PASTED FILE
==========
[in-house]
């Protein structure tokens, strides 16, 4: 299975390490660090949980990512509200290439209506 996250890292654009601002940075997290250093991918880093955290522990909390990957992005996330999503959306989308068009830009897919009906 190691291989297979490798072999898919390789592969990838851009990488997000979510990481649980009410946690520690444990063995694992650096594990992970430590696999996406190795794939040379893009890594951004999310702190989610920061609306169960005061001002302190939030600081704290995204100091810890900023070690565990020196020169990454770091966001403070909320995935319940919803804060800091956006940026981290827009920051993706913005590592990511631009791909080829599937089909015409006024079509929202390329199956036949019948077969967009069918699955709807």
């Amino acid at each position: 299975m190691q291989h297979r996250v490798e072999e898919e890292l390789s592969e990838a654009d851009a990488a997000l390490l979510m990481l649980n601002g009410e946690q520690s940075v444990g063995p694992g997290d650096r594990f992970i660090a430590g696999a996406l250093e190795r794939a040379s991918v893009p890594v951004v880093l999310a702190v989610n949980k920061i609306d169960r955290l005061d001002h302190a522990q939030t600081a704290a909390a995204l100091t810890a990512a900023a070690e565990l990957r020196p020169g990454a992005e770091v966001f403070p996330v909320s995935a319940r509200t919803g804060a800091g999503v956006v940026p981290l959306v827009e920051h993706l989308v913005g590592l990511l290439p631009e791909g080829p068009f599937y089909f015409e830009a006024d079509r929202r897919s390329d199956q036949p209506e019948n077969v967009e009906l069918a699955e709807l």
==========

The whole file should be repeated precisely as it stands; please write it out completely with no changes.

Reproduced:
[in-house]
């Protein structure tokens, strides 16, 4: 299975390490660090949980990512509200290439209506 996250890292654009601002940075997290250093991918880093955290522990909390990957992005996330999503959306989308068009830009897919009906 190691291989297979490798072999898919390789592969990838851009990488997000979510990481649980009410946690520690444990063995694992650096594990992970430590696999996406190795794939040379893009890594951004999310702190989610920061609306169960005061001002302190939030600081704290995204100091810890900023070690565990020196020169990454770091966001403070909320995935319940919803804060800091956006940026981290827009920051993706913005590592990511631009791909080829599937089909015409006024079509929202390329199956036949019948077969967009069918699955709807």
């Amino acid at each position: 299975m190691q291989h297979r996250v490798e072999e898919e890292l390789s592969e990838a654009d851009a990488a997000l390490l979510m990481l649980n601002g009410e946690q520690s940075v444990g063995p694992g997290d650096r594990f992970i660090a430590g696999a996406l250093e190795r794939a040379s991918v893009p890594v951004v880093l999310a702190v989610n949980k920061i609306d169960r955290l005061d001002h302190a522990q939030t600081a704290a909390a995204l100091t810890a990512a900023a070690e565990l990957r020196p020169g990454a992005e770091v966001f403070p996330v909320s995935a319940r509200t919803g804060a800091g999503v956006v940026p981290l959306v827009e920051h993706l989308v913005g590592l990511l290439p631009e791909g080829p068009f599937y089909f015409e830009a006024d079509r929202r897919s390329d199956q036949p209506e019948n077969v967009e009906l069918a699955e709807l």